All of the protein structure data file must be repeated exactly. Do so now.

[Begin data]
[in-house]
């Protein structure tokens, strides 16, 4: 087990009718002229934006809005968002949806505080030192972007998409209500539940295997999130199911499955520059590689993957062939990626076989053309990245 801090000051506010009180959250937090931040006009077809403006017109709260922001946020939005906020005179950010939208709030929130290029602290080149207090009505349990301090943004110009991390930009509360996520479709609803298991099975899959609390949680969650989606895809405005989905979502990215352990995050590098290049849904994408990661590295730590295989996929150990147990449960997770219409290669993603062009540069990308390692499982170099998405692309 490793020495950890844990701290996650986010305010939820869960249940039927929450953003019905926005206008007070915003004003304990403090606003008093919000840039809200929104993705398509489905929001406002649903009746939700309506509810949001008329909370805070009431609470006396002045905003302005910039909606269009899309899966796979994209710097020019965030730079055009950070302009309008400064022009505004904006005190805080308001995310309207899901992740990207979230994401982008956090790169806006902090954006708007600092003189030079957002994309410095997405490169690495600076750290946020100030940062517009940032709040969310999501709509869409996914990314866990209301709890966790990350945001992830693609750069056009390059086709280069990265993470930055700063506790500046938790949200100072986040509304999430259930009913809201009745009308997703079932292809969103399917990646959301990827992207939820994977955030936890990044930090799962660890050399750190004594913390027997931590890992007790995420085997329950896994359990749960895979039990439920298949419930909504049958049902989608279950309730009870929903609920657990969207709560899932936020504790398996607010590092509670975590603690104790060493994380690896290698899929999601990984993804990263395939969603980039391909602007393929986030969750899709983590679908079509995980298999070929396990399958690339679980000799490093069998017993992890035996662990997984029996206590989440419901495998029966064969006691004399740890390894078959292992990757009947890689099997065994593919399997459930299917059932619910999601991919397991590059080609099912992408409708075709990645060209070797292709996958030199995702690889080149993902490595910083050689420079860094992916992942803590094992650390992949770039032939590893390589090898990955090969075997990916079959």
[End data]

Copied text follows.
[in-house]
């Protein structure tokens, strides 16, 4: 087990009718002229934006809005968002949806505080030192972007998409209500539940295997999130199911499955520059590689993957062939990626076989053309990245 801090000051506010009180959250937090931040006009077809403006017109709260922001946020939005906020005179950010939208709030929130290029602290080149207090009505349990301090943004110009991390930009509360996520479709609803298991099975899959609390949680969650989606895809405005989905979502990215352990995050590098290049849904994408990661590295730590295989996929150990147990449960997770219409290669993603062009540069990308390692499982170099998405692309 490793020495950890844990701290996650986010305010939820869960249940039927929450953003019905926005206008007070915003004003304990403090606003008093919000840039809200929104993705398509489905929001406002649903009746939700309506509810949001008329909370805070009431609470006396002045905003302005910039909606269009899309899966796979994209710097020019965030730079055009950070302009309008400064022009505004904006005190805080308001995310309207899901992740990207979230994401982008956090790169806006902090954006708007600092003189030079957002994309410095997405490169690495600076750290946020100030940062517009940032709040969310999501709509869409996914990314866990209301709890966790990350945001992830693609750069056009390059086709280069990265993470930055700063506790500046938790949200100072986040509304999430259930009913809201009745009308997703079932292809969103399917990646959301990827992207939820994977955030936890990044930090799962660890050399750190004594913390027997931590890992007790995420085997329950896994359990749960895979039990439920298949419930909504049958049902989608279950309730009870929903609920657990969207709560899932936020504790398996607010590092509670975590603690104790060493994380690896290698899929999601990984993804990263395939969603980039391909602007393929986030969750899709983590679908079509995980298999070929396990399958690339679980000799490093069998017993992890035996662990997984029996206590989440419901495998029966064969006691004399740890390894078959292992990757009947890689099997065994593919399997459930299917059932619910999601991919397991590059080609099912992408409708075709990645060209070797292709996958030199995702690889080149993902490595910083050689420079860094992916992942803590094992650390992949770039032939590893390589090898990955090969075997990916079959």